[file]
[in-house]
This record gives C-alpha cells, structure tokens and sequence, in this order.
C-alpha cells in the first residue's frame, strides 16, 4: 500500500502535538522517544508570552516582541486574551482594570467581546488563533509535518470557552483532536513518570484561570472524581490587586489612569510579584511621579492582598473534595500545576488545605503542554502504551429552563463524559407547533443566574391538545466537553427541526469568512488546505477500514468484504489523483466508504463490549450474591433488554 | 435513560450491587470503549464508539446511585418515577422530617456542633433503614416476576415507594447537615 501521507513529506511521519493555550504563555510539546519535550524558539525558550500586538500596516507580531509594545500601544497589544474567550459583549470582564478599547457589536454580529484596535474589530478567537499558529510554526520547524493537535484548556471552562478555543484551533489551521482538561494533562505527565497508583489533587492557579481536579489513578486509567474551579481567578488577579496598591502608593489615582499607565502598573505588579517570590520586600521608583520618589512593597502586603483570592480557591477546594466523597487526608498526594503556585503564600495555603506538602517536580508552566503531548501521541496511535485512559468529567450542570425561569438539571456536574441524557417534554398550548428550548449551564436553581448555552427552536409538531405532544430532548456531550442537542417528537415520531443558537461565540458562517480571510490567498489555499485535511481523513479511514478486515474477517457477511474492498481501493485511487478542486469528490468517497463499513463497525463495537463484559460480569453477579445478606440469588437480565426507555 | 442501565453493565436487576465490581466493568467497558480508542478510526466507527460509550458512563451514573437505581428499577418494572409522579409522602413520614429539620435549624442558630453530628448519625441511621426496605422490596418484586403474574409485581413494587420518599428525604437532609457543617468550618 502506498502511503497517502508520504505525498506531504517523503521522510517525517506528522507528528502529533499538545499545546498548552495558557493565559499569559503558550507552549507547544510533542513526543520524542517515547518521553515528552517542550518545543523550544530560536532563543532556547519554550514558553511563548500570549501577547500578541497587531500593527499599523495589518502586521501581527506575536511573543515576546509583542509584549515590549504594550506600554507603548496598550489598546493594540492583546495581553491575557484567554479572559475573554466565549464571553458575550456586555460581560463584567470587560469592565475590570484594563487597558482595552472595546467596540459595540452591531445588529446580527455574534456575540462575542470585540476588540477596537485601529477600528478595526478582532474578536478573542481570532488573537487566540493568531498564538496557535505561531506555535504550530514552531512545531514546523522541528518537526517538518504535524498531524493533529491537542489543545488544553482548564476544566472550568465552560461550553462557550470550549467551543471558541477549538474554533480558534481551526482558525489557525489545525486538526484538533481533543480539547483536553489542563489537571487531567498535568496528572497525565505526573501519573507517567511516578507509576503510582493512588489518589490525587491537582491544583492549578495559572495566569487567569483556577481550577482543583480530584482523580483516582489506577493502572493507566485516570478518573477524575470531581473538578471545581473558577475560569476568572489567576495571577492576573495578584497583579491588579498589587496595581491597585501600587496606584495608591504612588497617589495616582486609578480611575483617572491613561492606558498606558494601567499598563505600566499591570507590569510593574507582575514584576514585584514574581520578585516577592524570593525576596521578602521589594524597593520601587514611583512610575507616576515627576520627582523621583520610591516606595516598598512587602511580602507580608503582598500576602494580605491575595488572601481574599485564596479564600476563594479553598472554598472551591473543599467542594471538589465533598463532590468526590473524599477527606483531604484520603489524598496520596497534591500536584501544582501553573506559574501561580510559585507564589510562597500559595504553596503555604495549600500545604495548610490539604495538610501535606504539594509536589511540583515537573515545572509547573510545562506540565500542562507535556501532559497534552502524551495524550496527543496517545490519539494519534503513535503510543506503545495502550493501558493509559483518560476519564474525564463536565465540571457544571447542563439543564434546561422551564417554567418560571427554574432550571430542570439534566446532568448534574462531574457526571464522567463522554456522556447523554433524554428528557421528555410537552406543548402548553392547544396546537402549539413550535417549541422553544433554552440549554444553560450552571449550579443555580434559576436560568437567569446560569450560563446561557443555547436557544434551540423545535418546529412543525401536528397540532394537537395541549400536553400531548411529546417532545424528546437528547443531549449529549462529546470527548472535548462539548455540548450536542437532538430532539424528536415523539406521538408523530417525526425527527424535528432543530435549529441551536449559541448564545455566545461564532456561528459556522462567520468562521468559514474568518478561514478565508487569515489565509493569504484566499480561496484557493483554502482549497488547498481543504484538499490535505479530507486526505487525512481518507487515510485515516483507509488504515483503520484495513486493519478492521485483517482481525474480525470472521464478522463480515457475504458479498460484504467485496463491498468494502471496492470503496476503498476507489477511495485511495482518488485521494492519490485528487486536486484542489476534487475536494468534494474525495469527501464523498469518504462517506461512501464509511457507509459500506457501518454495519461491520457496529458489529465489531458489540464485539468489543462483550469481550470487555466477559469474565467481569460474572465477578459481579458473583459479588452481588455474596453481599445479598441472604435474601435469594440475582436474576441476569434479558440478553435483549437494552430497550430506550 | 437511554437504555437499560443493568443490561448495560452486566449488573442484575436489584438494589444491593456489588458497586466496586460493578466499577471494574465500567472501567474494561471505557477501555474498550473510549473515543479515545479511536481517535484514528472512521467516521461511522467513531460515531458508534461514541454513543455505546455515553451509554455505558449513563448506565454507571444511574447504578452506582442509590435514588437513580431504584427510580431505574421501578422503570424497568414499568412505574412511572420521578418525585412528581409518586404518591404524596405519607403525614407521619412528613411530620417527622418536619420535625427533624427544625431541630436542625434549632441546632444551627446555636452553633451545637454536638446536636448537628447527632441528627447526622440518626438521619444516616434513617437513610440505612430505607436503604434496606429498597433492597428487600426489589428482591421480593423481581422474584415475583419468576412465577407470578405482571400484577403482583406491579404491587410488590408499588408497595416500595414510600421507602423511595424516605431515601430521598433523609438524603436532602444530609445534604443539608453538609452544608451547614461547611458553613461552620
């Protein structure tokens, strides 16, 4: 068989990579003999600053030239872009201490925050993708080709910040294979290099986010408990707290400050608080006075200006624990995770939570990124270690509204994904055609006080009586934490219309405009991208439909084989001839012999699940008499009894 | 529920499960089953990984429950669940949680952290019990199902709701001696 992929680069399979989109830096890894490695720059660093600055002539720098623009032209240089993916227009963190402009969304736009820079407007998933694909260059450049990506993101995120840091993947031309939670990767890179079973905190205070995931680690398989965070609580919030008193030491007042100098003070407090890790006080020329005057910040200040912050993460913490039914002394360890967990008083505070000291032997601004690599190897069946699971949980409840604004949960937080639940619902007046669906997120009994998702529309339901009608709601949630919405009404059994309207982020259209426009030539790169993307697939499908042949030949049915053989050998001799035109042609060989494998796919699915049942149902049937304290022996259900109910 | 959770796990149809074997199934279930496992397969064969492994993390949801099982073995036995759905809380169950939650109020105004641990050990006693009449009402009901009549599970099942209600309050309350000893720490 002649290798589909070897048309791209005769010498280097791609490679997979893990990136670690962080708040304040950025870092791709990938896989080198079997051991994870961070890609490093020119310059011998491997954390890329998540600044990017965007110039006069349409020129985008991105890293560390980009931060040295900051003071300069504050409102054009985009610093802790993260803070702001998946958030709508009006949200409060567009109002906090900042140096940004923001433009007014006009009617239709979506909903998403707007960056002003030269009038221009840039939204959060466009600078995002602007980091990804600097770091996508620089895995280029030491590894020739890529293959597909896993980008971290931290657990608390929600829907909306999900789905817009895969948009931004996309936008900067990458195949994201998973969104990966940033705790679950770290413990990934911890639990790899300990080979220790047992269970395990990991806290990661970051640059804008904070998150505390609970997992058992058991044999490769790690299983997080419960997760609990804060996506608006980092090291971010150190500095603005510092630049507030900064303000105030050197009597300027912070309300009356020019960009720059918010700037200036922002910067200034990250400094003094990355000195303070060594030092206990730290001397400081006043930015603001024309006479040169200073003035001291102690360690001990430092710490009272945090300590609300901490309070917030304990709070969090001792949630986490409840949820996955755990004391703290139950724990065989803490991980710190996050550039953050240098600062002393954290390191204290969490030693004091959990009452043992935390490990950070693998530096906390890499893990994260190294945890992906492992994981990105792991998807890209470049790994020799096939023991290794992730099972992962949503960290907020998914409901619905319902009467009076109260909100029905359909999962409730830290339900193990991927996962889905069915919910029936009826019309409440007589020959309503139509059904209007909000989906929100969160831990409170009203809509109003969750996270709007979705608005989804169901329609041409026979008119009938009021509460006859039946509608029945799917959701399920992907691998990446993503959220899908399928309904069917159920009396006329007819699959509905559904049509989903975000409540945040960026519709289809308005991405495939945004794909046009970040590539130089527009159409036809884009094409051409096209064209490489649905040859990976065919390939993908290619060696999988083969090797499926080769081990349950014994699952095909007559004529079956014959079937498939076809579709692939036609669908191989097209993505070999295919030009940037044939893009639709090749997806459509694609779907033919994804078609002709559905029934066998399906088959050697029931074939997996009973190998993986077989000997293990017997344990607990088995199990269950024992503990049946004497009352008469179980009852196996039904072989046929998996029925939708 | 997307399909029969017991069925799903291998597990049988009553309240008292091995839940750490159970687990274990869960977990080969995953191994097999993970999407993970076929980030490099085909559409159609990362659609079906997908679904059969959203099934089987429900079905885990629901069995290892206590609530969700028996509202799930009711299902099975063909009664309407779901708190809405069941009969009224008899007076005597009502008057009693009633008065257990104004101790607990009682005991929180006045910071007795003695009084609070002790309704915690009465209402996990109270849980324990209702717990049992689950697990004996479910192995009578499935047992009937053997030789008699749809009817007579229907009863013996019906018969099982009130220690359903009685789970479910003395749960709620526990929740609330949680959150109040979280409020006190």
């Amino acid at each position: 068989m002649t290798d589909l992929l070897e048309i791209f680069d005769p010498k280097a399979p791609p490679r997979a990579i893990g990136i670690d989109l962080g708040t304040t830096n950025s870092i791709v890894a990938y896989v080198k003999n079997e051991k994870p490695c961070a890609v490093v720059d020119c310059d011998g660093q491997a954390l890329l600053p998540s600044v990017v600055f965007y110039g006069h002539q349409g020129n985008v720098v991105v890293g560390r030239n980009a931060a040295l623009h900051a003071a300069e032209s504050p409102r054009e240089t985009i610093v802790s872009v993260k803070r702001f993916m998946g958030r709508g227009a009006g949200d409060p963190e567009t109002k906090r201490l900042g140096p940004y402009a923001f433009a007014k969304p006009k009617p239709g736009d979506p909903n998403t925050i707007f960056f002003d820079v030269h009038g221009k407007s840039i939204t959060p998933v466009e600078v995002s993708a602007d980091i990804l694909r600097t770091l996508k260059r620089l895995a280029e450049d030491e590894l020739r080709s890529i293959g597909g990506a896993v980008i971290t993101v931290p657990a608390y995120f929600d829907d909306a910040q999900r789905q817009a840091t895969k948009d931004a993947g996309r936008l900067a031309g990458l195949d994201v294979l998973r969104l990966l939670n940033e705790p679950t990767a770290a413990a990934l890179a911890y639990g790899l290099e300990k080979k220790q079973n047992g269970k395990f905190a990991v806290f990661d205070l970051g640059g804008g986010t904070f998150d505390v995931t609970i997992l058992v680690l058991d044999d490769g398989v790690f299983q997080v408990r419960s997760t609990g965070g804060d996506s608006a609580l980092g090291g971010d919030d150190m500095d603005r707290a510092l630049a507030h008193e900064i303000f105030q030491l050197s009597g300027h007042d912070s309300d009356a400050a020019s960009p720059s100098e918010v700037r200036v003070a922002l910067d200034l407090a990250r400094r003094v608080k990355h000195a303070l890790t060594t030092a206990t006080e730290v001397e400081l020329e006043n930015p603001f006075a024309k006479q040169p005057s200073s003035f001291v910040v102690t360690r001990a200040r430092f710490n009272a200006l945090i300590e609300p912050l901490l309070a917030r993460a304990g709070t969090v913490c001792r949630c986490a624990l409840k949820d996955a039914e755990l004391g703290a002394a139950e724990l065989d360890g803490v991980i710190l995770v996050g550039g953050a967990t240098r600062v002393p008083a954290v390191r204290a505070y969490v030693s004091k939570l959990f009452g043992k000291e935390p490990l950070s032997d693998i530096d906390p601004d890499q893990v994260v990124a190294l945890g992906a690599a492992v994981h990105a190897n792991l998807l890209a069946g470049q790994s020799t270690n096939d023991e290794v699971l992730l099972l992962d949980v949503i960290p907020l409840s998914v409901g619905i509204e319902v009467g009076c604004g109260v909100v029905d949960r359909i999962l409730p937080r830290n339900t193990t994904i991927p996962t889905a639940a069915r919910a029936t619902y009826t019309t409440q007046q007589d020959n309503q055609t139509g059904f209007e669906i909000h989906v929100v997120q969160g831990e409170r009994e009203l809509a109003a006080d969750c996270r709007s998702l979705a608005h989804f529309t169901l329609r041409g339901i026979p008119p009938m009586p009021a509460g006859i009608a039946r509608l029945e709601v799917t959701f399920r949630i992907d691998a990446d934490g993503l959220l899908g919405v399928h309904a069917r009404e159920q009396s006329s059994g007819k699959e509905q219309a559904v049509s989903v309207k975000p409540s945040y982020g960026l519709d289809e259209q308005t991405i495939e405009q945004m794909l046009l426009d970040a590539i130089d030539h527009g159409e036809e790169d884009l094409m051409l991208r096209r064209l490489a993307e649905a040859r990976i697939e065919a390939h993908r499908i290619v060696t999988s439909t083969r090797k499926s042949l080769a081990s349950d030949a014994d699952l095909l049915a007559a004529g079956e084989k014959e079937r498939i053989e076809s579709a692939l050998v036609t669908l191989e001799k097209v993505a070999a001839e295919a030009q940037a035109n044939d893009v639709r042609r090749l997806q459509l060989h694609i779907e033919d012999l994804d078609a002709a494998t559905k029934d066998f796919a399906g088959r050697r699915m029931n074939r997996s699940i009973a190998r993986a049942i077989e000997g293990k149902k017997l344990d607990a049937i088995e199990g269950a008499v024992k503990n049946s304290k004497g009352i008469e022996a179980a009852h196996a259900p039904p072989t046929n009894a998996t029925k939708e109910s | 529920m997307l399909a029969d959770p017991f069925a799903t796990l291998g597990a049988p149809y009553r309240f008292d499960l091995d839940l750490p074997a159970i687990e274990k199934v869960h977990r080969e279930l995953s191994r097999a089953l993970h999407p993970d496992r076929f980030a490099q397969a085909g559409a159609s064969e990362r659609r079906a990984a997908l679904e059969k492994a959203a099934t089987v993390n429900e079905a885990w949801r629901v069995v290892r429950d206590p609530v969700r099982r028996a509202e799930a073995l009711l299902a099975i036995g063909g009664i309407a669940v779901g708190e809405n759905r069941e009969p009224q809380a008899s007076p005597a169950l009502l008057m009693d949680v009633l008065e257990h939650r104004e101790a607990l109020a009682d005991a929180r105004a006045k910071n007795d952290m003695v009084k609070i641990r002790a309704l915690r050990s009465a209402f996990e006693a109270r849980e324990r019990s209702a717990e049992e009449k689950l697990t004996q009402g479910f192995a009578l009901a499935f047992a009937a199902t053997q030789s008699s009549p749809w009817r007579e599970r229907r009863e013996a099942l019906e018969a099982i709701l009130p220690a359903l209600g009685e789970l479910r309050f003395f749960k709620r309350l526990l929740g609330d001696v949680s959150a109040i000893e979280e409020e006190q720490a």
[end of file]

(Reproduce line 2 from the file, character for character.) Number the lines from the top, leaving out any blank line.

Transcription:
This record gives C-alpha cells, structure tokens and sequence, in this order.